The Art Of ... Biomorphic Design

Hand-painted watercolour biomorphic design ©2023 CharlotteDilley.
Hand-painted biomorphic design, inspired by Mughal Indian decoration ©2023 CharlotteDilley.

Finding my artistic identity and defining a style

Being an artist is not only about making art. Conveying the ethos behind your style so people can visualise and understand it is also an art – one, I must admit, I am still striving to master.

I don’t particularly like labels as they can be confining but they are necessary signposts for navigating your journey as an artist (in other words, when you build a website, write content about yourself and generally want to answer the question “what do you do?” without leaving your audience utterly perplexed!) The process to define the essence of your craft can also be an interesting and valuable odyssey of self-discovery.


Hands and artwork planning biomorphic drawings
Me, planning out biomorphic designs

What is biomorphic design?

For as long as I can remember, I’ve been fascinated by the patterns and fractals of nature - her undulating, magnificent, timeless shapes and forms – and I gravitate towards the more feminine and elegant elements of design. The attributes of precision and accuracy align with my own attention to detail and inherent desire to develop an intuition or “muscle-memory” from a practice that requires deceleration and patience. So when I discovered the art of biomorphic design it felt like coming home.

Very broadly speaking, biomorphic design is an organic language derived from natural forms - an ornamental or decorative art comprising spiralling tendrils and abstracted foliage in combination with stylised flowers, seeds and fruit. Underpinning designs is a geometric structure which determines and upholds the overall symmetry.


Illuminated floral spiral design, gold and blue
Illuminated biomorphic design, Ottoman calligraphic insignia ca. 1555–60. (Image courtesy of the Metropolitan Museum of Art.)

Naturally occurring patterns or shapes, reminiscent of nature, are embodied in biomorphic designs, offering the viewer a sense that the forms, even though abstracted, are familiar and recognisable and almost alive with growth and energy. As such, biomorphic designs are distinguished by key features such as the spiral (from which growth radiates outwards in gentle, sweeping curves), symmetry (echoing nature's flawless balance) and the dynamic rhythm and energy of growth (manifested through tessellation or infinite repetition across surfaces).

What fascinates me about biomorphic design is its ability to seamlessly blend the freehand with the geometrical and create a true sense of harmony. In creating this work I’m challenged to strike a delicate balance between the hand-drawn line and a carefully constructed geometric sub-grid, the latter being veiled by the final design.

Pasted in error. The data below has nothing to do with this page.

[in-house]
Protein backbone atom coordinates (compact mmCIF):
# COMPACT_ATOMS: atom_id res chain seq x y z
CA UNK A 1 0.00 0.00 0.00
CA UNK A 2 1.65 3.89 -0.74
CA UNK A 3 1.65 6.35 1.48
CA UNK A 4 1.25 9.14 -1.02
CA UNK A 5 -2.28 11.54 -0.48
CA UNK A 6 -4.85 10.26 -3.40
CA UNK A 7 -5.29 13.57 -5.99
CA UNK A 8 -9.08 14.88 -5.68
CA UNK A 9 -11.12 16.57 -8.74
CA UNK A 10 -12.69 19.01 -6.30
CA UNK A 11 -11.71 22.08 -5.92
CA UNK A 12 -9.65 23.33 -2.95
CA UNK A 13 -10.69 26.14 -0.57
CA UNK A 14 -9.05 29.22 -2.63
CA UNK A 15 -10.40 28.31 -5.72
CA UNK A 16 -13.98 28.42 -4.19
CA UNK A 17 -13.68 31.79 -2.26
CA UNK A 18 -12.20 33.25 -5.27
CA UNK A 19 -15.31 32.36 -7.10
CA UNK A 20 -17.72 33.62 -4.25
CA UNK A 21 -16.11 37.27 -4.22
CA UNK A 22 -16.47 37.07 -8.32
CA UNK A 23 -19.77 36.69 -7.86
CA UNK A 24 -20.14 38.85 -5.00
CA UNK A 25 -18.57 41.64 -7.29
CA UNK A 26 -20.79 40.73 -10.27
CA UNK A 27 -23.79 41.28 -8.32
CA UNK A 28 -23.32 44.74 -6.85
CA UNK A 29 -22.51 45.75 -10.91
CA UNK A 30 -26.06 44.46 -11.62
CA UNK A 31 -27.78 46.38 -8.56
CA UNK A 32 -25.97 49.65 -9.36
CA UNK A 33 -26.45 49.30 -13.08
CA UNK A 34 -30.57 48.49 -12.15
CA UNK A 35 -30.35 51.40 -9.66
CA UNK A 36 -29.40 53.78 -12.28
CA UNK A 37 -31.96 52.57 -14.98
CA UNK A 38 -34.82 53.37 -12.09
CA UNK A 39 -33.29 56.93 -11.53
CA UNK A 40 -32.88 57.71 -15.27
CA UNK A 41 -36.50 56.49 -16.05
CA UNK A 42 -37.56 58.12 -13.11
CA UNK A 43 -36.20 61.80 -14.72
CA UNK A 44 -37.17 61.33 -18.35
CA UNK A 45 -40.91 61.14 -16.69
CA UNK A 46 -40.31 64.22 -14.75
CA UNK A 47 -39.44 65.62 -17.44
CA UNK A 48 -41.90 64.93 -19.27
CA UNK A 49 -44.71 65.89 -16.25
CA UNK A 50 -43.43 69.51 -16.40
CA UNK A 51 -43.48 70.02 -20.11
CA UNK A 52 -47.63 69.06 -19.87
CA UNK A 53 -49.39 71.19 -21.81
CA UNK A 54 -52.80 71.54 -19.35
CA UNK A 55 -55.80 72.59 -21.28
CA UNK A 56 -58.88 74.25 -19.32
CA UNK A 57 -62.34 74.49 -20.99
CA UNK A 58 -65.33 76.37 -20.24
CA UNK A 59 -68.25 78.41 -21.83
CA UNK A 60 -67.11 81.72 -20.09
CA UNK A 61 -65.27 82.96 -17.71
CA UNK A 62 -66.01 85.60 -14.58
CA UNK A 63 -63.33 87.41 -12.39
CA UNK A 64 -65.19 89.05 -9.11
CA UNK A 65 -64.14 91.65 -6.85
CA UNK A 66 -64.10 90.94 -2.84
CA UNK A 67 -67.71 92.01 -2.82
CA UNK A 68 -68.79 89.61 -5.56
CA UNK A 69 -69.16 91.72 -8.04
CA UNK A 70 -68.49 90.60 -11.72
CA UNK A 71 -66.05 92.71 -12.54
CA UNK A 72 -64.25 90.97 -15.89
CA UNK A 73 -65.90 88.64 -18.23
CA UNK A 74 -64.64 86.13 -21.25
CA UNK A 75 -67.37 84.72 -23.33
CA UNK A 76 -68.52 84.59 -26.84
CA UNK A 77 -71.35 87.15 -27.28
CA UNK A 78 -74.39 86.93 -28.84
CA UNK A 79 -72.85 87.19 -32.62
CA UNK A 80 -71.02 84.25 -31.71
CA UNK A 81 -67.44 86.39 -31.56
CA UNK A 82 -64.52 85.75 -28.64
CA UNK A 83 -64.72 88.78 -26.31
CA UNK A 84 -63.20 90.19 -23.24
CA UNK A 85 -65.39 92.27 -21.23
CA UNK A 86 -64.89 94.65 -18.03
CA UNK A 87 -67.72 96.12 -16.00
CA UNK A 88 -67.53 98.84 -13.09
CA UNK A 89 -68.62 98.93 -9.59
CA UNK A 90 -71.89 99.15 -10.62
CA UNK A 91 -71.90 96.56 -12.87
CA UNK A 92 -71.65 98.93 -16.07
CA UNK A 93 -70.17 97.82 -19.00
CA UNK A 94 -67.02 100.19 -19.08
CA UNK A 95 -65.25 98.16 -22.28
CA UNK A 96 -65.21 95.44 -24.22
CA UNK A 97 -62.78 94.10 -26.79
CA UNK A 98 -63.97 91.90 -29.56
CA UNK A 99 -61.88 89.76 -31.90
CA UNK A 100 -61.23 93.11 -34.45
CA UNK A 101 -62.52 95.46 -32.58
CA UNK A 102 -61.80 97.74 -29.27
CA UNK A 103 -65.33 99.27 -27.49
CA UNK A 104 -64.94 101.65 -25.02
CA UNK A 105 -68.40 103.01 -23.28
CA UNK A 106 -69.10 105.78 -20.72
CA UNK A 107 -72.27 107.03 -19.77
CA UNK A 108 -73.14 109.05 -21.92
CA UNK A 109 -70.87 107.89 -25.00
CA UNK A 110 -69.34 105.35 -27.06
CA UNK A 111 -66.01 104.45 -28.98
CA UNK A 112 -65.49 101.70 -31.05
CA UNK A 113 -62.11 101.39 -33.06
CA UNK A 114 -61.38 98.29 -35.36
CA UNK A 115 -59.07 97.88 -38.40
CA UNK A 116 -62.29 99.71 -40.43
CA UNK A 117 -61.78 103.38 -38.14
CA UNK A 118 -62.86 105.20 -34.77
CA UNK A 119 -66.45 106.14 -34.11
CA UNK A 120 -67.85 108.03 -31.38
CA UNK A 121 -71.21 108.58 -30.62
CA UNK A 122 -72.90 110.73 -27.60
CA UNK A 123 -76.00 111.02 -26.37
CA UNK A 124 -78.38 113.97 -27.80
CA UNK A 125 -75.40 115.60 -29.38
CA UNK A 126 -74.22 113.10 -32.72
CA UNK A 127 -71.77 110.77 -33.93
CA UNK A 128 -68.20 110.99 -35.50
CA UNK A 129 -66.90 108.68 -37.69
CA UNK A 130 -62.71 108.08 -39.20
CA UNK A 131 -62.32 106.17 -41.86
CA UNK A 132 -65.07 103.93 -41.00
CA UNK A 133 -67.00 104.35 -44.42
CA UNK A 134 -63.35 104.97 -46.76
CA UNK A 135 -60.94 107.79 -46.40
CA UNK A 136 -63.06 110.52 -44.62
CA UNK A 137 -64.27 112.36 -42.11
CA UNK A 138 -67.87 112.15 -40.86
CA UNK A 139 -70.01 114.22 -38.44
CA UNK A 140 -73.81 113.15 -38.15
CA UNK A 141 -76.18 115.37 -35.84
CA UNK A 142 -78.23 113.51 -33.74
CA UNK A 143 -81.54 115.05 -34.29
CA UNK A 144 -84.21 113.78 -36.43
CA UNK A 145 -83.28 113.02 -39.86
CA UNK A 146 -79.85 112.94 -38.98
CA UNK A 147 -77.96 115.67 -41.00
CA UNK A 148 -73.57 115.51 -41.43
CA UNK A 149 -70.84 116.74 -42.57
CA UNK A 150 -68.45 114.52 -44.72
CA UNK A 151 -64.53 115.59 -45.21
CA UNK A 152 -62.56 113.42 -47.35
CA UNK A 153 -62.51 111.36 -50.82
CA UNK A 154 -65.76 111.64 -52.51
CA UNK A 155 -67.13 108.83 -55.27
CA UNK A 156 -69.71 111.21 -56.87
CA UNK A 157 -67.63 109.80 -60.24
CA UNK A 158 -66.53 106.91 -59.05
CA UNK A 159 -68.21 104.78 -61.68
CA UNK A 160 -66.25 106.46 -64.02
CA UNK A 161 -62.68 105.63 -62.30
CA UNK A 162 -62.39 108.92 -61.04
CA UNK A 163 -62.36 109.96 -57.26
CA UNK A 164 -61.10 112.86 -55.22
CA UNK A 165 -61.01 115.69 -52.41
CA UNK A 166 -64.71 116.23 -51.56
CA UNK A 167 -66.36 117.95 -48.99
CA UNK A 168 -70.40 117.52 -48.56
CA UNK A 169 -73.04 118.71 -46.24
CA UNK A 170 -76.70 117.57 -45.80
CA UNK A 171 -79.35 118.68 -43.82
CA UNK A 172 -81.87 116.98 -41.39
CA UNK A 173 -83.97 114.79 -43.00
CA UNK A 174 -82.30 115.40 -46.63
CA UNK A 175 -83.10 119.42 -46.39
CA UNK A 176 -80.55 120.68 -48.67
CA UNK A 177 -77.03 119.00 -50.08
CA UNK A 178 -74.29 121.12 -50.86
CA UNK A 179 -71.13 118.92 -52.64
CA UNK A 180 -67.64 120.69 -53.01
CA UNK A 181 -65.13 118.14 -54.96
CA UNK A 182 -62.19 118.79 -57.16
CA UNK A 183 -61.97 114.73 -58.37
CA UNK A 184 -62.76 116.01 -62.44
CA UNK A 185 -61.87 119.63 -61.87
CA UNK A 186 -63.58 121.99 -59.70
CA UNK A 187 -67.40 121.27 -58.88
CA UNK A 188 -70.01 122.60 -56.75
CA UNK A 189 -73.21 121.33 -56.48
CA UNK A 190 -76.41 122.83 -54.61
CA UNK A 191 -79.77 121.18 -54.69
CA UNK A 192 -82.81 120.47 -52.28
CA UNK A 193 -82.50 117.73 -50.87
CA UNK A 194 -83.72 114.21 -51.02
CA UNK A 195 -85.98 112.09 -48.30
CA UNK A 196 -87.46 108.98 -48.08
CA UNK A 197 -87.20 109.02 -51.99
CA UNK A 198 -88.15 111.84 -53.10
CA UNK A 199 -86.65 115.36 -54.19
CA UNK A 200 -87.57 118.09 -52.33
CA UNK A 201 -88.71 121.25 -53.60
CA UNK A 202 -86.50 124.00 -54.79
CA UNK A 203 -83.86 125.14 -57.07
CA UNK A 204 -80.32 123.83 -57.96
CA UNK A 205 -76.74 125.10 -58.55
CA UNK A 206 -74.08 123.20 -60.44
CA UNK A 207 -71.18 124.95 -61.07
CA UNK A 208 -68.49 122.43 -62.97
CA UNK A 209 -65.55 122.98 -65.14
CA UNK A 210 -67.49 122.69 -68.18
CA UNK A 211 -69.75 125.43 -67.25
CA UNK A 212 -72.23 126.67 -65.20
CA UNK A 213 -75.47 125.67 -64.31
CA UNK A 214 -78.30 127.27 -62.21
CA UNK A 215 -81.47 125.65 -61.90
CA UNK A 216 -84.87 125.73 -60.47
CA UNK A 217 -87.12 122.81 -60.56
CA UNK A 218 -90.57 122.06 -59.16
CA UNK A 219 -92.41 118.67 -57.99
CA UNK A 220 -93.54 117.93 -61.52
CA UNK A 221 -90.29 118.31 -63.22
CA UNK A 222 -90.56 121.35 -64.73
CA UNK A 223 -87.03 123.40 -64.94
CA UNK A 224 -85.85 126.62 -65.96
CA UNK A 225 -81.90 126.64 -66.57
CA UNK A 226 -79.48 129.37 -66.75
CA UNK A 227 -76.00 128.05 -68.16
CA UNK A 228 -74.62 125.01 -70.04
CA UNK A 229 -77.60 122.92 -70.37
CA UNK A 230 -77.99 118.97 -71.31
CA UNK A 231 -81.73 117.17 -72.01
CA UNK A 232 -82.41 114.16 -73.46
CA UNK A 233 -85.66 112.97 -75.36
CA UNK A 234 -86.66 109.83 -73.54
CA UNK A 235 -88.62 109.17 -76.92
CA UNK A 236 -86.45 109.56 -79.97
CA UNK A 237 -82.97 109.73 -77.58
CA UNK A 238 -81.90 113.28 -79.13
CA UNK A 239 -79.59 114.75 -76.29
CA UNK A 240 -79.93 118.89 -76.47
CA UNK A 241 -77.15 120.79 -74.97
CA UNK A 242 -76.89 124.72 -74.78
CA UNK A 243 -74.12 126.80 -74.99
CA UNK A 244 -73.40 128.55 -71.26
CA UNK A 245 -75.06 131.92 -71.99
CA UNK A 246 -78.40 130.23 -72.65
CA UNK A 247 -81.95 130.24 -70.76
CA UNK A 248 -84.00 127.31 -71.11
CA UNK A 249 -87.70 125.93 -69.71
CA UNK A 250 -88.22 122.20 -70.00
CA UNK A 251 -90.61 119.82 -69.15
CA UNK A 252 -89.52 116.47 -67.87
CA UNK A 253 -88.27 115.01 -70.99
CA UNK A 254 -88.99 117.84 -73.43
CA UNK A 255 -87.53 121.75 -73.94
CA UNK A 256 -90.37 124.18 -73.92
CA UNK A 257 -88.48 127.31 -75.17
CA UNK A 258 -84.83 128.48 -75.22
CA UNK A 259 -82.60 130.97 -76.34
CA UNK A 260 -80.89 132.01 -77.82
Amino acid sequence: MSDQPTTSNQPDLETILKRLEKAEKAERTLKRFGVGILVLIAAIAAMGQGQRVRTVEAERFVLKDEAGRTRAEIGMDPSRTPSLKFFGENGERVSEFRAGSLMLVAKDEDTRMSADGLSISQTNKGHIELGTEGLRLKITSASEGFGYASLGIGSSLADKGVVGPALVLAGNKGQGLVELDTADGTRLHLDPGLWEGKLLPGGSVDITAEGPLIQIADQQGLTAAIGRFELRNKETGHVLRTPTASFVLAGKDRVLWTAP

Iznik ceramic tiles with blue and red floral biomorphic patterns
Biomorphic design on ceramic tiles, Turkey, Iznik c.1573 (photographed in the Gulbenkian Museum in 2011)

The evolution of biomorphic design

Biomorphic design isn't just a passing trend. It is rooted in the rich and long-established traditions of decorative ornamentation found across cultures worldwide. Through the assimilation of motifs from ancient sources - such as the palm and lotus-adorned monuments of Ancient Egypt, early Buddhist art in India and the acanthus scrolls of Roman and Byzantine architecture - plant-based ornament manifested itself across artistic traditions around the world (Celtic illumination, Norse patterns and Aboriginal paintings to name a few.) However, it was within the Islamic Empire that biomorphic design (known also as arabesque and islimi) blossomed into full splendour. From the regal halls of the Alhambra, the intricately illuminated pages of Mamluk manuscripts to the kaleidoscopic tilework of Turkish artisans – each dynasty interpreted the style with its own regional flair, weaving tales of cultural heritage into every intricate swirl.


Historical illustrations of early biomorphic design
Ancient Egyptian, Roman and early Buddhist examples of biomorphic design (royalty-free, public domain images)

What is overwhelmingly apparent within all examples of biomorphic design is its homage to the inherent order and unity in nature. Through its flowing lines, scrolling leaves and intertwining floral motifs it whispers a language of familiarity and serves as a timeless expression of our connection to nature and our innate appreciation for aesthetic balance.

I like to think of my art as an invitation to slow down and deliberately pause to observe and experience a re-remembering of what is familiar to us all – the magic of nature. It’s not cognitively demanding, and you’re not obliged to take sides in an argument or process a radical concept. It’s simply beautiful to look and, I hope, brings you moments of calm and serenity.


Thanks for being here. Thank you for reading. I look forward to seeing you soon.

Charlotte x

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